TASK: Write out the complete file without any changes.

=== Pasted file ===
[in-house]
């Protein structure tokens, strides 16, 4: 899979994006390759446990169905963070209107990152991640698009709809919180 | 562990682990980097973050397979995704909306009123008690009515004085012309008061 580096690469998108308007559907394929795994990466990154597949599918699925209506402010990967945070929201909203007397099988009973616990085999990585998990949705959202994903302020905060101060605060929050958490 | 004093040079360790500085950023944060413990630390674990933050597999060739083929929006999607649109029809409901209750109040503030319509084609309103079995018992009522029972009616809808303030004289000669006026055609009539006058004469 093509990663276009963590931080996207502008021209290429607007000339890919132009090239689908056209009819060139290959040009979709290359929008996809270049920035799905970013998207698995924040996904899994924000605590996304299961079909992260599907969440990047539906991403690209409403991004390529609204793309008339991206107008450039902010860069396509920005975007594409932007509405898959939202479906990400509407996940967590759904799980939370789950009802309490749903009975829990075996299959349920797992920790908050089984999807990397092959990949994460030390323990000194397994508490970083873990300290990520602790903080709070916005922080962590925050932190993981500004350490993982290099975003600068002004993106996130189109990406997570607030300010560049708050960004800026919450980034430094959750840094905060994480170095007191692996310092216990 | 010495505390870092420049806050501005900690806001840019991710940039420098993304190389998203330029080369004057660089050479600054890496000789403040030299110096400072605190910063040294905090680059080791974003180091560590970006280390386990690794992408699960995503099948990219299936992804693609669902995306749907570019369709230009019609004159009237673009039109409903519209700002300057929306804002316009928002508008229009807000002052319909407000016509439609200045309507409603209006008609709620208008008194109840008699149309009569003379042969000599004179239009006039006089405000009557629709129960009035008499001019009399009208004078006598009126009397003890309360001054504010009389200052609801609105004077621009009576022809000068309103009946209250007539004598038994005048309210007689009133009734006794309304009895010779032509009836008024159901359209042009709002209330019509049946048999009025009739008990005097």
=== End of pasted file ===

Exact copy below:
[in-house]
């Protein structure tokens, strides 16, 4: 899979994006390759446990169905963070209107990152991640698009709809919180 | 562990682990980097973050397979995704909306009123008690009515004085012309008061 580096690469998108308007559907394929795994990466990154597949599918699925209506402010990967945070929201909203007397099988009973616990085999990585998990949705959202994903302020905060101060605060929050958490 | 004093040079360790500085950023944060413990630390674990933050597999060739083929929006999607649109029809409901209750109040503030319509084609309103079995018992009522029972009616809808303030004289000669006026055609009539006058004469 093509990663276009963590931080996207502008021209290429607007000339890919132009090239689908056209009819060139290959040009979709290359929008996809270049920035799905970013998207698995924040996904899994924000605590996304299961079909992260599907969440990047539906991403690209409403991004390529609204793309008339991206107008450039902010860069396509920005975007594409932007509405898959939202479906990400509407996940967590759904799980939370789950009802309490749903009975829990075996299959349920797992920790908050089984999807990397092959990949994460030390323990000194397994508490970083873990300290990520602790903080709070916005922080962590925050932190993981500004350490993982290099975003600068002004993106996130189109990406997570607030300010560049708050960004800026919450980034430094959750840094905060994480170095007191692996310092216990 | 010495505390870092420049806050501005900690806001840019991710940039420098993304190389998203330029080369004057660089050479600054890496000789403040030299110096400072605190910063040294905090680059080791974003180091560590970006280390386990690794992408699960995503099948990219299936992804693609669902995306749907570019369709230009019609004159009237673009039109409903519209700002300057929306804002316009928002508008229009807000002052319909407000016509439609200045309507409603209006008609709620208008008194109840008699149309009569003379042969000599004179239009006039006089405000009557629709129960009035008499001019009399009208004078006598009126009397003890309360001054504010009389200052609801609105004077621009009576022809000068309103009946209250007539004598038994005048309210007689009133009734006794309304009895010779032509009836008024159901359209042009709002209330019509049946048999009025009739008990005097």